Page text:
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Updated: September 22, 2013 17:36 IST

NPCIL may waive right to recourse in pact with US firm: BJP

PTI
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BJP today apprehended that state-run NPCIL would waive the right to recourse in a contract expected to be signed soon with U.S. firm Westinghouse. File photo
The Hindu BJP today apprehended that state-run NPCIL would waive the right to recourse in a contract expected to be signed soon with U.S. firm Westinghouse. File photo

The BJP on Sunday apprehended that state-run NPCIL would waive the right to recourse in a contract expected to be signed soon with U.S. firm Westinghouse and said such a step would be contrary to provisions of the liability laws and compromise state revenue.

The remarks were made by BJP leader Arun Jaitley while commenting on Attorney General’s opinion where an operator of a nuclear plant can waive the right to recourse while signing a contract with nuclear part supplier.

“The Government of India under pressure from the nuclear vendors wanted to eliminate the ‘right of recourse’. Any attempt now to permit the Nuclear Power Corporation of India (NPCIL) to abdicate the right given to an operator, a government company, would be compromising with state revenue.

It would be a contract contrary to provisions of section 17(b) of the (Nuclear Liability) Act,” he said.

The BJP leader said if a public sector firm enters into an agreement with a foreign vendor and abdicates its right to recourse which is for its benefit, “it would not only be violating the provisions of the civil liability for nuclear damages act but also a section of Prevention of Corruption Act wherein a wrongful loss would be caused to the its revenue.”

Commenting on the various stages before which Parliament cleared the Act, Mr. Jaitley said, “The original Bill as introduced in the Lok Sabha, that was referred to the Standing Committee, contained a provision in section 17 which made it mandatory for the right of recourse to emanate from a wilful act of gross negligence.”

Mr. Jaitley said after the Bill was referred to the Standing Committee, government had entered into negotiations with his party which had suggested a series of amendments on the issue.

“Section 17(b) was re-written and a consensus language arrived at which introduced the principle of strict liability.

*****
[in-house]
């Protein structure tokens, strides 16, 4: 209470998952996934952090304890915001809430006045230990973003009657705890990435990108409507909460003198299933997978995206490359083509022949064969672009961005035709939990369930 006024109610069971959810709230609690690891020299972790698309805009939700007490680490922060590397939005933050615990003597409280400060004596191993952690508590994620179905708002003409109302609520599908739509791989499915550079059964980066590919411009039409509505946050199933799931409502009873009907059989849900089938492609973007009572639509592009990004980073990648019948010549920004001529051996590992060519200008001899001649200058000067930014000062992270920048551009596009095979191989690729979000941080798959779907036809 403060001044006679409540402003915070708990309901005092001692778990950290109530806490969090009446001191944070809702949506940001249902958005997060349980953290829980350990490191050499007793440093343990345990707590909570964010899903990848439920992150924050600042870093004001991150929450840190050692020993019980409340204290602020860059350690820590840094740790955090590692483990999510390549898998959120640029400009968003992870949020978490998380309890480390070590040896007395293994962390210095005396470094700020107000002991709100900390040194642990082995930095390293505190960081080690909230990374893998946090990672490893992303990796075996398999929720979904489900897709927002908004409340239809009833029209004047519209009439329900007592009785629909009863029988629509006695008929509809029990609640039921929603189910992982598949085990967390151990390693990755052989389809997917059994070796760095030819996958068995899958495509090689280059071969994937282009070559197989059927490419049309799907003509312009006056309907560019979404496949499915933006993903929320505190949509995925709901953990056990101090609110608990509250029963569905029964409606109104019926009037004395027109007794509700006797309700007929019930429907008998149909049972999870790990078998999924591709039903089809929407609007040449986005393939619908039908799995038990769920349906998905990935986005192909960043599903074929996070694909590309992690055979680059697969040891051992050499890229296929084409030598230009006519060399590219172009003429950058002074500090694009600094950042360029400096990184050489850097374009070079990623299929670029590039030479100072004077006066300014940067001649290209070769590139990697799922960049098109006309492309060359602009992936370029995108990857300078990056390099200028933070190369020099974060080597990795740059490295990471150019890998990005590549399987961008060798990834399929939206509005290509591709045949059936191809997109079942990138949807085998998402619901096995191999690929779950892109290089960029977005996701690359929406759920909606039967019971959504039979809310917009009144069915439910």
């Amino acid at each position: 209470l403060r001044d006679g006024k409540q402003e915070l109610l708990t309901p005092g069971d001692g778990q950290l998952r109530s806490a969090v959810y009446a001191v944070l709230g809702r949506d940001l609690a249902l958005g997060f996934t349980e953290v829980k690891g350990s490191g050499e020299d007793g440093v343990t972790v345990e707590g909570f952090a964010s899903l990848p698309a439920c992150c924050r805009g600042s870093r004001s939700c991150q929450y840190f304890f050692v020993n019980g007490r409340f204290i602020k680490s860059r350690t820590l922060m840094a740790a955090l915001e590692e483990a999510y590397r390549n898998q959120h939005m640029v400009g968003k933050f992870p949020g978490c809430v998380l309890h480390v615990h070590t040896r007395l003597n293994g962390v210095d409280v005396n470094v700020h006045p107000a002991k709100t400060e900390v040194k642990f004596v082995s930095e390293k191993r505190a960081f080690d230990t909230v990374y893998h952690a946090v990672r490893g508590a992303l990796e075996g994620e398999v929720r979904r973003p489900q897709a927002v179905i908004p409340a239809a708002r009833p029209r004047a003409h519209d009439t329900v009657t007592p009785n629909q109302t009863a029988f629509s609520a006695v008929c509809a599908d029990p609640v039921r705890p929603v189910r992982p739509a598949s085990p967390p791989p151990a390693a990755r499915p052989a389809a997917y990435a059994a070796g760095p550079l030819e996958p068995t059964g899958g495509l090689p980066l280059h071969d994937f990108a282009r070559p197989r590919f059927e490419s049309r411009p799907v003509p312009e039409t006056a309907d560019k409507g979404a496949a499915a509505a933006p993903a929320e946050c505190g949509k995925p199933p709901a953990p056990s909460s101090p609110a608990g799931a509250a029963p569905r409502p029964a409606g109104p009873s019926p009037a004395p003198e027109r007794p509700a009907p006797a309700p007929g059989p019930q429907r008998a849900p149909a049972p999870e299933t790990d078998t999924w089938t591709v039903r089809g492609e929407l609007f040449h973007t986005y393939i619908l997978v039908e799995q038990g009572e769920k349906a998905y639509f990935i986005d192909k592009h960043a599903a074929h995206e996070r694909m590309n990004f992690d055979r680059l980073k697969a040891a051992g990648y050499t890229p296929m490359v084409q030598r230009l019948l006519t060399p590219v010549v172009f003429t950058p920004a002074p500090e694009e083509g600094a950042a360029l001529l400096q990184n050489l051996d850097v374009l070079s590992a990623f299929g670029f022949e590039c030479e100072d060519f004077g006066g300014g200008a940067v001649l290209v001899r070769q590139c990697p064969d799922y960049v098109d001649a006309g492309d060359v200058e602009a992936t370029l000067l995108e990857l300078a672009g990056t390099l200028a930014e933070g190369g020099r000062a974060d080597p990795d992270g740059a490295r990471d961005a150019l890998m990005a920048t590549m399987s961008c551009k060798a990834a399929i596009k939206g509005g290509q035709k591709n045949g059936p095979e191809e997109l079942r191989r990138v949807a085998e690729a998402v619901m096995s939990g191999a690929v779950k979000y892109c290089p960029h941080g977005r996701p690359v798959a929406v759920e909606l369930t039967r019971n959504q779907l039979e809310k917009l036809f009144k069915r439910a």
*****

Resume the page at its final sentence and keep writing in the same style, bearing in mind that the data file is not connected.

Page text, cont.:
A wilful act or gross negligence of the supplier was not necessary if it could be demonstrated that equipment supplied by the supplier had a patent or latent defect or that the services rendered were sub-standard,” he said.

The BJP leader observed that this altered language, which was amongst various alternative suggestions to the government, was much to the discomfort of the vendors.

Mr. Jaitley said he had strongly objected to introduction of the word ‘and’ between the clause 17(a) and 17(b) in a “shabbily done” exercise by the government.

“The exercise of the operators right of recourse could not be made dependent on an agreement in writing if there was a patent or latent defect in the equipment. The efficacy and utility of clause 17(b) was completely destroyed by supplier if the right of recourse was dependent on an agreement in writing which could result in abdication of this right,” he said.

He said the UPA government’s bluff on the issue was called as the “pressure of the ‘hidden hand’ of nuclear vendors continued to remain” as language of section 17(b) was again altered and a word ‘intent’ was smuggled into it thereby eliminating the principle of strict liability and making it conditional on the defect being intentionally created by the supplier.

Mr. Jaitley said, “I again objected to the same and had it deleted. Section 17(b) which operates independent of the agreement in writing under section 17(a) was approved by both Houses of Parliament.

“But a leopard never changes its spots. Government’s intention to dilute the right of recourse and make it dependent on an agreement continued,” he said.

The BJP leader said being part of the negotiations on the issue and having seen the bill being drafted and re-drafted, .

“I have not the least doubt that for invoking section 17(b) of the Act, the existence of an agreement in writing under section 17(a) of the Act is not a condition precedent.

“The two provisions operate independent of each other. The repeated efforts of the Government at the drafting stage to dilute section 17(b) of the Act had failed,” he said.

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